What’s the Big Deal With Gluten?

What’s the Big Deal With Gluten?

These days, it’s hard to avoid the word gluten. You have probably seen “gluten-free” at the grocery store, on the menu at a restaurant, and alongside weight-loss promises. So, what’s the deal with gluten, what even is gluten, and should you go “gluten-free?” 

What is Gluten?

While gluten has been made to be the bad guy time and time again, many people don’t fully understand gluten. Gluten is an insoluble protein composite, made up of two proteins: Gliadin and Glutenin. It’s been around since as long ago as 10,000 BCE, and is found in grains like wheat, rye, and barley (1). 

Gluten is what gives the elastic consistency to dough, and the chewiness of some foods. Gluten gives bread that “bounce”, if you will. Foods associated with gluten include bread and pasta, which can cause issues for some people. This association causes misplaced blame and misconceptions around gluten. Without the proper tests, it’s hard to pinpoint what is causing negative symptoms from food.

How Gluten Affects the Body

When you’re eating, the first stop for your food is the stomach. When you’re eating gluten, the gluten-filled food will be partially digested and will turn into a protein called gliadin. It then goes to the small intestine, where it’s met with amino acids and changes again, to deamidated gliadin. 

Unfortunately, this digestive process is difficult for some people and can cause pain or discomfort. People that struggle with the digestion and absorption of gluten have a form of Gluten Insensitivity. While some may have a serious form of insensitivity called Celiac Disease, there are other reasons gluten may cause this reaction including other allergies, or reaction to sugars which are also present in these foods.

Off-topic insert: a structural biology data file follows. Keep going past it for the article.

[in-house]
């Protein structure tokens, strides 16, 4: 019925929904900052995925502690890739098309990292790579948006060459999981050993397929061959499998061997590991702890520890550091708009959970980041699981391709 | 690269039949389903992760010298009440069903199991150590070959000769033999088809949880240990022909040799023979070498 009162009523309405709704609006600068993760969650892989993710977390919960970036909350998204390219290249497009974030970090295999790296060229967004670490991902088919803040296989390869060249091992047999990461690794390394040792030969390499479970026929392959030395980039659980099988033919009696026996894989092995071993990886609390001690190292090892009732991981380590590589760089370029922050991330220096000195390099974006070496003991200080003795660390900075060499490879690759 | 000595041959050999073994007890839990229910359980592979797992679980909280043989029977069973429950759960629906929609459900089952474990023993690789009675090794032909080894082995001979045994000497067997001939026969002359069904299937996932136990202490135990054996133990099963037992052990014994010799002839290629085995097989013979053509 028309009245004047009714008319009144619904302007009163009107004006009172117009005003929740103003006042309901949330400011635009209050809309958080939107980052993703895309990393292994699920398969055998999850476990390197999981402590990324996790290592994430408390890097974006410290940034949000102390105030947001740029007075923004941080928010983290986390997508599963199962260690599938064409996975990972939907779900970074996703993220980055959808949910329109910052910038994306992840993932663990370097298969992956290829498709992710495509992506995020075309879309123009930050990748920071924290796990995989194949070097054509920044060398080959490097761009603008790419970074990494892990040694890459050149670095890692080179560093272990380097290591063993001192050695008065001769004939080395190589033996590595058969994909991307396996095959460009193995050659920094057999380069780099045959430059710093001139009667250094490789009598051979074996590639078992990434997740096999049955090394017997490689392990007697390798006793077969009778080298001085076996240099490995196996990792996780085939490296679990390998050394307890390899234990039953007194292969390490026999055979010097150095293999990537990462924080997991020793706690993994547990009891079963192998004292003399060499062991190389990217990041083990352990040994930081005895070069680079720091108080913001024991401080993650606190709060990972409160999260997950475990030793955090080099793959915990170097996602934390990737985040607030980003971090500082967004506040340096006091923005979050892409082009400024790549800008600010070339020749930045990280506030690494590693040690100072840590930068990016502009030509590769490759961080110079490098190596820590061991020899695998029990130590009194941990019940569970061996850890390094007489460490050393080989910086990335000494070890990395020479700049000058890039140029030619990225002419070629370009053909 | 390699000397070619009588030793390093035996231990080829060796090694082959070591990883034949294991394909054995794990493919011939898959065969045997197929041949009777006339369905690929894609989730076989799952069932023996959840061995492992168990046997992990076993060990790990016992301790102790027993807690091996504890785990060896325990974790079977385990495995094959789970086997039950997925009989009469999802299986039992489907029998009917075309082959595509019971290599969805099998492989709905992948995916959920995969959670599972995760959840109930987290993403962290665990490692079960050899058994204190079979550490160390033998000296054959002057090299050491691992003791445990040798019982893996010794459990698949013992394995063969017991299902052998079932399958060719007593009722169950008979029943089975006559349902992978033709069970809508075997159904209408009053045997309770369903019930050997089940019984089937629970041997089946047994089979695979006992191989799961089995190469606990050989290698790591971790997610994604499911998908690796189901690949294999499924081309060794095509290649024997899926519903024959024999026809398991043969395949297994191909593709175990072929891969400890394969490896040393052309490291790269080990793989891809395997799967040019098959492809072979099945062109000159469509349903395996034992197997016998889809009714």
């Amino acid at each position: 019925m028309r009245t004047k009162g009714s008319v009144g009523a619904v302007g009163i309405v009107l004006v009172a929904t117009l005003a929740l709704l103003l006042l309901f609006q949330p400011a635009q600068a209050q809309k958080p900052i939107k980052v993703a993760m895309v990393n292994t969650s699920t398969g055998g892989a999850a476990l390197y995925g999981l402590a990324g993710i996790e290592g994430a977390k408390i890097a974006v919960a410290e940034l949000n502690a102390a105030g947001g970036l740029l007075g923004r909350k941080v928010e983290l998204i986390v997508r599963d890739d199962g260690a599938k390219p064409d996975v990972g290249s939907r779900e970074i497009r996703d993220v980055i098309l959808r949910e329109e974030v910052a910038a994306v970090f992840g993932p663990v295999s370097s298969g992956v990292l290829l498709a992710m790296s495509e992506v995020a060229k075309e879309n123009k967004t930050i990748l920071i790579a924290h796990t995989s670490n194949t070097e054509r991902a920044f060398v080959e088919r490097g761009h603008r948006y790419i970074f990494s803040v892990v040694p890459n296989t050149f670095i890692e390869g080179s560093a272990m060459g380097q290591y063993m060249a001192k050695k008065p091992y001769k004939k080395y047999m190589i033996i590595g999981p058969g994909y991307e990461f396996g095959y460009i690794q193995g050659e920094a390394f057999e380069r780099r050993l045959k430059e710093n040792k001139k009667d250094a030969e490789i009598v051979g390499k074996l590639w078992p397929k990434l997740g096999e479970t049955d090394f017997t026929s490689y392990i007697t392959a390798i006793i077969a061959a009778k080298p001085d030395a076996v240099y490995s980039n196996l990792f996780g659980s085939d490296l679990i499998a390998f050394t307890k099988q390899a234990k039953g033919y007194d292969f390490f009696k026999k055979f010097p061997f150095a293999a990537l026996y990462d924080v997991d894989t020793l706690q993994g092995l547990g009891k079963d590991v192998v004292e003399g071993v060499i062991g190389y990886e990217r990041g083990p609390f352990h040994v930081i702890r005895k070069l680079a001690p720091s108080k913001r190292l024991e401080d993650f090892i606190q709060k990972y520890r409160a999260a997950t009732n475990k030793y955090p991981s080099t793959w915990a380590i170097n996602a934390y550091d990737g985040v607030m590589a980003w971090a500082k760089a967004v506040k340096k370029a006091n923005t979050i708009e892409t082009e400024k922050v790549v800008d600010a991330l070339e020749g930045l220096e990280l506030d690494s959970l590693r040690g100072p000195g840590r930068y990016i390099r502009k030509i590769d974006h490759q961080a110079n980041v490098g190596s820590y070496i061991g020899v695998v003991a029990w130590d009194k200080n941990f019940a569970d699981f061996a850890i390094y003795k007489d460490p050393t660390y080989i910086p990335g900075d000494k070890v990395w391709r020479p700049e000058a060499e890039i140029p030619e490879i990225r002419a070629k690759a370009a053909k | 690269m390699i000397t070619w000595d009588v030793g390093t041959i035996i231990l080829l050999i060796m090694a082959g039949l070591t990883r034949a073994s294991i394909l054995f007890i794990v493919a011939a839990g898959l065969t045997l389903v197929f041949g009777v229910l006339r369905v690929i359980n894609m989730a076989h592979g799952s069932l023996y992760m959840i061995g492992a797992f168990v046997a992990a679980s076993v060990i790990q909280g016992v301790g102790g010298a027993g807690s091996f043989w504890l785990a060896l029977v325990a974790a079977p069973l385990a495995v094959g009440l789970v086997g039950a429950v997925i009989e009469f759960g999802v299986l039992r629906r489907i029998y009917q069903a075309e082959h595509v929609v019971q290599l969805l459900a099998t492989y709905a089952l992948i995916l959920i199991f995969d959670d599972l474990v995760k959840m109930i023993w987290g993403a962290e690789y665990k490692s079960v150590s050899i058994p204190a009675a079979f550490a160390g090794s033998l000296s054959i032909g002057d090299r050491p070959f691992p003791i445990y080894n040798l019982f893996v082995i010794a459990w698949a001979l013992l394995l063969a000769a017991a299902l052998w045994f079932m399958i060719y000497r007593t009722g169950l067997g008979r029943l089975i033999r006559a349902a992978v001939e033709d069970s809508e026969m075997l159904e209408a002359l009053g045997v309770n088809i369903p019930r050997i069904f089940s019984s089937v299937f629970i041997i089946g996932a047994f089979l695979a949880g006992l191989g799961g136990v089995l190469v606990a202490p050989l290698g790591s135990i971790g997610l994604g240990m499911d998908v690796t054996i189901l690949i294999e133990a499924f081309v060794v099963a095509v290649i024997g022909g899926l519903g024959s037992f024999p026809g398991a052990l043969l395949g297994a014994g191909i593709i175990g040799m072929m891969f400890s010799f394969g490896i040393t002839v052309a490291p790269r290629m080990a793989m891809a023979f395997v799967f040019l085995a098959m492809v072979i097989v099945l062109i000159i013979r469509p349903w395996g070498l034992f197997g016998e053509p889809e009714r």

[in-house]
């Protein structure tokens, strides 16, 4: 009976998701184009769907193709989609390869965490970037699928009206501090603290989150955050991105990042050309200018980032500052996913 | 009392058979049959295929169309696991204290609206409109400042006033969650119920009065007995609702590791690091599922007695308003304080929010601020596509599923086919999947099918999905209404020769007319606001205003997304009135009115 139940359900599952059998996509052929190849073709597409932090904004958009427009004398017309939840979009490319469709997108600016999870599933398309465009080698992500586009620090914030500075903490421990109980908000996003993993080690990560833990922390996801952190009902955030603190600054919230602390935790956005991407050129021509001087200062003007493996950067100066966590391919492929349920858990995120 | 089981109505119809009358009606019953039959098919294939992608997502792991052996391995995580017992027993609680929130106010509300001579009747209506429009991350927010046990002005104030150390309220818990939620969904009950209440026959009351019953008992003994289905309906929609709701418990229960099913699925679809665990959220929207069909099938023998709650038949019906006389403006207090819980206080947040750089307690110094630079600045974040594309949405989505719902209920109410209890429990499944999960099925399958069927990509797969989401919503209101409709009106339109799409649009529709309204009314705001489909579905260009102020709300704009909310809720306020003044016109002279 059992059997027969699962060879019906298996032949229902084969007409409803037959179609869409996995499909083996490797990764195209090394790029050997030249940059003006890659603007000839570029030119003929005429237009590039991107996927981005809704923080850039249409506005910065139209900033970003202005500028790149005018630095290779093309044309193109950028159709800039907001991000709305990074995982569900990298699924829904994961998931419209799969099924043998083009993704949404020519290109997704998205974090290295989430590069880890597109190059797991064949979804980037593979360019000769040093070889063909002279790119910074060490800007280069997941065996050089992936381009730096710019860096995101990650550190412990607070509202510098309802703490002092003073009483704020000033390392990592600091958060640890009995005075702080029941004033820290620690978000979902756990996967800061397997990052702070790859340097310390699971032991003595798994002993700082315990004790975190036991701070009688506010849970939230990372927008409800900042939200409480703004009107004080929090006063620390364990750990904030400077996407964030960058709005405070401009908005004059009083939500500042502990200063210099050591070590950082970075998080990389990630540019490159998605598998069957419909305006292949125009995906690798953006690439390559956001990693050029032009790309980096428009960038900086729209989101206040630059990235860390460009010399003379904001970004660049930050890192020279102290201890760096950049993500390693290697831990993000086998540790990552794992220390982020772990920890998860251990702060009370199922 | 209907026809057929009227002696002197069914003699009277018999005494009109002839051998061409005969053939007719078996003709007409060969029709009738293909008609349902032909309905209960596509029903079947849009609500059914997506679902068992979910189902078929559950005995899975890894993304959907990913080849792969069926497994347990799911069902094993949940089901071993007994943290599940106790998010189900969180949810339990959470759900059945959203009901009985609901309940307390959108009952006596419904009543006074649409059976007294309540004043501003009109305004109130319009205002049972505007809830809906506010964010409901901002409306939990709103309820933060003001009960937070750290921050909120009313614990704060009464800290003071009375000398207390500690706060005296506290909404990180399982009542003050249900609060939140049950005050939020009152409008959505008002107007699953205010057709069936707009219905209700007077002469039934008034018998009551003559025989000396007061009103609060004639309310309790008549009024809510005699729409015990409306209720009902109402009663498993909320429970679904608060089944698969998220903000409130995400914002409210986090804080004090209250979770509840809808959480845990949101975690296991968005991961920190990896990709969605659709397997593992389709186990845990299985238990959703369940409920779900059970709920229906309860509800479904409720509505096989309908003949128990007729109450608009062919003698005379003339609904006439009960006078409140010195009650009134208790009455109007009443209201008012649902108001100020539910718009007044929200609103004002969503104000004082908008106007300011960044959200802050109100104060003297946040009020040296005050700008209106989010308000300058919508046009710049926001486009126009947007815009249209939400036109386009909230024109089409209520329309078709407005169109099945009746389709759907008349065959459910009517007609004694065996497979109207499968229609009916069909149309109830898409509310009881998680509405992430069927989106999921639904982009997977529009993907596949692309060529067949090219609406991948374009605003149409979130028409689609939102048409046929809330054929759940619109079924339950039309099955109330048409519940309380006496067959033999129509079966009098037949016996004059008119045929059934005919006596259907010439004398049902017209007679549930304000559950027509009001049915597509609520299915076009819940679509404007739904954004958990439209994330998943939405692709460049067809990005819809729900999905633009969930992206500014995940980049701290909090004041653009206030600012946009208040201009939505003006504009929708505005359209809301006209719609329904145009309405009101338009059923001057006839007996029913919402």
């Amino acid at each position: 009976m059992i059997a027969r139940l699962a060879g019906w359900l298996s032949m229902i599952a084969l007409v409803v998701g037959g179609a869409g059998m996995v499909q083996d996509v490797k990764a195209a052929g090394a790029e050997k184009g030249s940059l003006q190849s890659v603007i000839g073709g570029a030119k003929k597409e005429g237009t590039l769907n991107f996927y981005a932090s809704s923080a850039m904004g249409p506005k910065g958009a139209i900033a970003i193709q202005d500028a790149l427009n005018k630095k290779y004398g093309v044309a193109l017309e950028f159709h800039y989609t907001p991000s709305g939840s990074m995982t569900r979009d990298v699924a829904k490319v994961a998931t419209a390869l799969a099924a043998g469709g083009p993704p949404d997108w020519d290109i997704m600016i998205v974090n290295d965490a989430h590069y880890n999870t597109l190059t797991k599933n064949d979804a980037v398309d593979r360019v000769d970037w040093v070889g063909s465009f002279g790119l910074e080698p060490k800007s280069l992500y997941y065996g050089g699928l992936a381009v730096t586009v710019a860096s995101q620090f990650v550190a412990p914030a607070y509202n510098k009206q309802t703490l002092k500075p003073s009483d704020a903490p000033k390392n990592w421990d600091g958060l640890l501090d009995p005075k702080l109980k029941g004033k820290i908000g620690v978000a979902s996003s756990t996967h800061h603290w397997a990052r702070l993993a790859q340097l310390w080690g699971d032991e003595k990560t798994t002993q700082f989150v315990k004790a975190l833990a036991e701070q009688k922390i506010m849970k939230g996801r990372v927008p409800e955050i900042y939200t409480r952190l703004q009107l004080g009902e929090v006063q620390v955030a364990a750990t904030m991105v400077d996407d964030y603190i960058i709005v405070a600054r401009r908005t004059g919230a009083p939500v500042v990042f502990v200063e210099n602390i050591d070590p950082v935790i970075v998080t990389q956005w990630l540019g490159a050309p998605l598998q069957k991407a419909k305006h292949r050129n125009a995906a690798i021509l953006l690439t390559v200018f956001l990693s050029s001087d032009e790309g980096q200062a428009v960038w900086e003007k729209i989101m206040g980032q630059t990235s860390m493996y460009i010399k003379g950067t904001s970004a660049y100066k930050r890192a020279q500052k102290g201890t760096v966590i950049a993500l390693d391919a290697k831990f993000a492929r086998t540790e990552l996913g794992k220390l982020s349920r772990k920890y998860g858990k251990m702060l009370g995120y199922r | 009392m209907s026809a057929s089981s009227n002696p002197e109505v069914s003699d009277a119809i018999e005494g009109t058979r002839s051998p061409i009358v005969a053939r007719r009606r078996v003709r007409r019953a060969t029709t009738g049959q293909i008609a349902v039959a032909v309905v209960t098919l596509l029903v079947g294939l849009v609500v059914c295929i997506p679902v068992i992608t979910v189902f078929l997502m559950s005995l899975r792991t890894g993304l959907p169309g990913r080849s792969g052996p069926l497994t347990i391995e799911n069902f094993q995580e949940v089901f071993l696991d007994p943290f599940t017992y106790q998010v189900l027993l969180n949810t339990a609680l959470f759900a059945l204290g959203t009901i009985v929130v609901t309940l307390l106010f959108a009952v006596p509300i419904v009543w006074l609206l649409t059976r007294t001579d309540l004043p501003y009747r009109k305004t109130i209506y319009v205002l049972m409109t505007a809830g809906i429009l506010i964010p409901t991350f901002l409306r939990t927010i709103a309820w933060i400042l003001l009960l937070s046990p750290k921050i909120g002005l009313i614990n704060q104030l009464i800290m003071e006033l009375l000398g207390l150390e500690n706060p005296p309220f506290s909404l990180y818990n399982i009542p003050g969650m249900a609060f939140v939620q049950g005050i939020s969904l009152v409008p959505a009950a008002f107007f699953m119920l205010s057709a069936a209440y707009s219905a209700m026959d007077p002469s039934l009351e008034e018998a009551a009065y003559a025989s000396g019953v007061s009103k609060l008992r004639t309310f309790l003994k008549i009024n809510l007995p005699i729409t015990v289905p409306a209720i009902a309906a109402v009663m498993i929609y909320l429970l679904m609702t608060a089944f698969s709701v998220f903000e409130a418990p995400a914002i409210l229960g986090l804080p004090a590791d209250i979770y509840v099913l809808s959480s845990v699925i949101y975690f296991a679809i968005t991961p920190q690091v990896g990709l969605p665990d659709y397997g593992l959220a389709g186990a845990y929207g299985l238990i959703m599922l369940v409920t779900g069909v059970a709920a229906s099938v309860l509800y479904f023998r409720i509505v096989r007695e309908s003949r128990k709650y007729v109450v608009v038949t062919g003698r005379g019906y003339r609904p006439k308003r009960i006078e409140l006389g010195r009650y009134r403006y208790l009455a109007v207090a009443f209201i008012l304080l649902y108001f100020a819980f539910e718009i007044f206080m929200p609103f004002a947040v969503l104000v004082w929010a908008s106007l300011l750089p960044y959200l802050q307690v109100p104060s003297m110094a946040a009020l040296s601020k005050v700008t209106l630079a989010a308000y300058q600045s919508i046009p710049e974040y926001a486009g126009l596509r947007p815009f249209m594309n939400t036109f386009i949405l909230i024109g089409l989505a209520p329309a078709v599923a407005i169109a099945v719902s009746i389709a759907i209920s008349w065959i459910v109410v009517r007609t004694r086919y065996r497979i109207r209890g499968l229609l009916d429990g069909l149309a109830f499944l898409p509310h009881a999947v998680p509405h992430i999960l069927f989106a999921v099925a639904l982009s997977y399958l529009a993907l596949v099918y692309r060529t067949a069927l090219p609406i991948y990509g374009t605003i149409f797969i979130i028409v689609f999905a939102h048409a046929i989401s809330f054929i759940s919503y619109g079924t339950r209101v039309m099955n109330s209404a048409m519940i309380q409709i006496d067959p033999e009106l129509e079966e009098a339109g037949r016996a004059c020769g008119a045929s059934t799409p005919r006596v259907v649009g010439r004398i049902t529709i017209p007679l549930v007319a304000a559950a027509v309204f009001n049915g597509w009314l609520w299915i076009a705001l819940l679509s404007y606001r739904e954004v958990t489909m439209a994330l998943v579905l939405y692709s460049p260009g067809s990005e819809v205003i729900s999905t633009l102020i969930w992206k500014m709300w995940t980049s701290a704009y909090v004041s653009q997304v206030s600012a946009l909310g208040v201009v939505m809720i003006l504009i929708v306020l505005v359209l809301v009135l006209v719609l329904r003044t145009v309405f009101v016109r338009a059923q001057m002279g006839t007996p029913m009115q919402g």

Celiac Disease 

While gluten is perhaps an overused buzzword lately, some people do have a true immune response to gluten. These people have Celiac Disease. Their body reacts to gluten as if it were an enemy, and will attack it, causing inflammation and long-term issues. The body reacts as if you were infected with a disease causing bacteria or virus, which results in the negative physiological effects often seen. Celiac Disease occurs in 1 in every 100 to 200 people, and can be diagnosed with a biopsy. Thankfully, those with Celiac Disease can find relief from these nasty reactions by adhering to a gluten-free diet. 

Wheat Allergy and Non- Celiac Gluten Sensitivity 

Many people report digestive or other problems from consuming gluten, but are negative for Celiac Disease. These people may have a wheat allergy or non-Celiac gluten sensitivity (2). While not as deadly as Celiac Disease, many of these reactions can be uncomfortable enough to prompt people to limit gluten or even cut it out entirely. 

Wheat Allergy

A wheat allergy is when the body has an immune response to wheat. This is different from a gluten allergy and can even occur alongside a gluten allergy. Symptoms can be mild discomfort to more severe reactions like anaphylaxis (3). 

Non-Celiac Gluten Sensitivity

The difference between this and Celiac Disease is the lack of antibodies and damage those with Celiac Disease have (4). Notably, this type of gluten sensitivity shows more non-GI related symptoms like brain fog and joint pain.

When it’s Not Gluten 

Some people aren’t allergic to gluten, they’re sensitive to the sugars found in wheat and other foods. Studies show sugar like fructans causing the same or similar reactions to that of gluten for people with celiac disease (5,6).

The Takeaway 

Gluten sensitivity is widely controversial. Determining the cause of your symptoms will require a deeper look at symptoms and reactions, tests, and diet changes. While finding the source can take time, it’s important to determine the exact cause, so you’re not taking out crucial aspects of your diet for the wrong reason. Work with a doctor to take a deeper look at your diet, symptoms, and what might be causing your discomfort. 

If you do have Celiac Disease or another significant gluten insensitivity, you don’t want to cut out all grains from your diet. You can get the needed nutrients from gluten-free grains such as quinoa, oats, buckwheat, amaranth, corn, rice, and others. It is always important to eat a well balanced diet within your means and you can read more about Carbohydrates and their role here.


1 https://www.youtube.com/watch?v=usAMxW6M3a8 

2 https://www.healthline.com/nutrition/is-gluten-bad#intolerance 

3 https://www.ncbi.nlm.nih.gov/pmc/articles/PMC5084031/ 

4 https://www.beyondceliac.org/celiac-disease/non-celiac-gluten-sensitivity/what-is-it/